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Dawn of the Dead (1978)

 -  Horror  -  24 May 1979 (USA)
8.0
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Ratings: 8.0/10 from 73,317 users  
Reviews: 647 user | 189 critic

Following an ever-growing epidemic of zombies that have risen from the dead, two Philadelphia SWAT team members, a traffic reporter, and his television-executive girlfriend seek refuge in a secluded shopping mall.

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Title: Dawn of the Dead (1978)

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Cast

Cast overview, first billed only:
David Emge ...
...
...
Gaylen Ross ...
David Crawford ...
Dr. Foster
David Early ...
Mr. Berman
Richard France ...
Scientist
Howard Smith ...
TV Commentator
Daniel Dietrich ...
Fred Baker ...
Commander
James A. Baffico ...
Wooley (as Jim Baffico)
Rod Stouffer ...
Young Officer on Roof
Jese Del Gre ...
Old Priest
Clayton McKinnon ...
Officer in Project Apt.
John Rice ...
Officer in Project Apt.
Edit

Storyline

In this first sequel of "Night of the Living Dead," four people take up residence in a deserted mall while trying to stay alive amid the armies of the dead and a vicious gang of militant bikers. Written by Todd A. Bobenrieth <TAB146@PSUVM.EDU>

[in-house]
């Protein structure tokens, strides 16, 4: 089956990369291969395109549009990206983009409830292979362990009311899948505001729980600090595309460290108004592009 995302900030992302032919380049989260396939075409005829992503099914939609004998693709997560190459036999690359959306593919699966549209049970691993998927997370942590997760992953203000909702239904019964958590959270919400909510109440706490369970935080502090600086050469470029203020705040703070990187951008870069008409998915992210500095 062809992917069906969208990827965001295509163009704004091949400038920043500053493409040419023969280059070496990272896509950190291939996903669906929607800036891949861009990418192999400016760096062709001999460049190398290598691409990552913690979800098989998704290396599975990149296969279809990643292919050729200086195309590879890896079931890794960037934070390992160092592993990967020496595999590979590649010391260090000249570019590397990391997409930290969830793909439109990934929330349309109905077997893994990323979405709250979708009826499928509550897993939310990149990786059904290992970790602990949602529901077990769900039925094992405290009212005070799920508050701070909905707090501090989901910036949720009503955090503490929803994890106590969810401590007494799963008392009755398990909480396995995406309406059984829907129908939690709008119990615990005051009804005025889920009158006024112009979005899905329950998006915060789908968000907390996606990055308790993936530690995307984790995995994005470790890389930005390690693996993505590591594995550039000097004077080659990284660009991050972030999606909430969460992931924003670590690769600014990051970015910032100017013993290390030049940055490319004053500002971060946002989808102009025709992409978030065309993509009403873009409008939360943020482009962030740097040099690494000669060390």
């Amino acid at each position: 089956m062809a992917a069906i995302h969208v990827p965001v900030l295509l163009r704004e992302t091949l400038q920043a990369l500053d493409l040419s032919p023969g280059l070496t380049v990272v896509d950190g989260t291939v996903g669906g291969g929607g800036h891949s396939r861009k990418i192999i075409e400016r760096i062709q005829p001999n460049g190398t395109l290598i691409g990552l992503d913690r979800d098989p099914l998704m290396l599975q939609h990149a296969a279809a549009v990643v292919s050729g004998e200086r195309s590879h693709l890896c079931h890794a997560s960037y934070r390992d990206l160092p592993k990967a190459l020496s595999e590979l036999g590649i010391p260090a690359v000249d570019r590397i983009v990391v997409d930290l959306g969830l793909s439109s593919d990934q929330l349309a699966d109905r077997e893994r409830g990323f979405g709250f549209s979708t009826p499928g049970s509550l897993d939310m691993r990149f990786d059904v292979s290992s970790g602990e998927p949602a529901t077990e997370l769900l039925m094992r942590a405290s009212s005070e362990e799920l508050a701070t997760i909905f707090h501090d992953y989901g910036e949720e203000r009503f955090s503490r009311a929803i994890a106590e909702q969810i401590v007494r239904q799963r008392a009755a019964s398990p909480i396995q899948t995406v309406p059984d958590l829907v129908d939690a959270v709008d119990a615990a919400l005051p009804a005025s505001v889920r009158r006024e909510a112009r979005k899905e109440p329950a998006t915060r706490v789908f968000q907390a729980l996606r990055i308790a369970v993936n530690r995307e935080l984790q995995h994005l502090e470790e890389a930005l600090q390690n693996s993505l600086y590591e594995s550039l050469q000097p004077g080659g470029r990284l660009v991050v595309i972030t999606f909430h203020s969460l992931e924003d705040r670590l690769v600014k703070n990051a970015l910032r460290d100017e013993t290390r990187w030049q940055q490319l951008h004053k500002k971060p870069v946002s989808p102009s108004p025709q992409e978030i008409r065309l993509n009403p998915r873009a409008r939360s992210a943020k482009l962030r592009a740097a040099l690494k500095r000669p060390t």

Plot Summary | Plot Synopsis

Taglines:

When there's no more room in hell, the dead will walk the earth. See more »

Genres:

Horror

Certificate:

Unrated | See all certifications »

Parents Guide:

 »
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Details

Country:

|

Language:

Release Date:

24 May 1979 (USA)  »

Also Known As:

George A. Romero's Dawn of the Dead  »

Box Office

Budget:

$650,000 (estimated)
 »

Company Credits

Production Co:

 »
Show detailed on  »

Technical Specs

Runtime:

| (Ultimate Final Cut) | (Dario Argento's European Version) | (DVD) | (Extended Version)

Sound Mix:

(German prints)|

Color:

(Technicolor)

Aspect Ratio:

1.85 : 1
See  »
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Did You Know?

Trivia

The helicopter used in the film was a Bell Jet Ranger II. The registration number was N90090. See more »

Goofs

When Peter talks to Stephen at one point, his hand blocks his mouth. Moving away for a few seconds, however, it can be seen that Peter's lips do not match the words on the audio track. See more »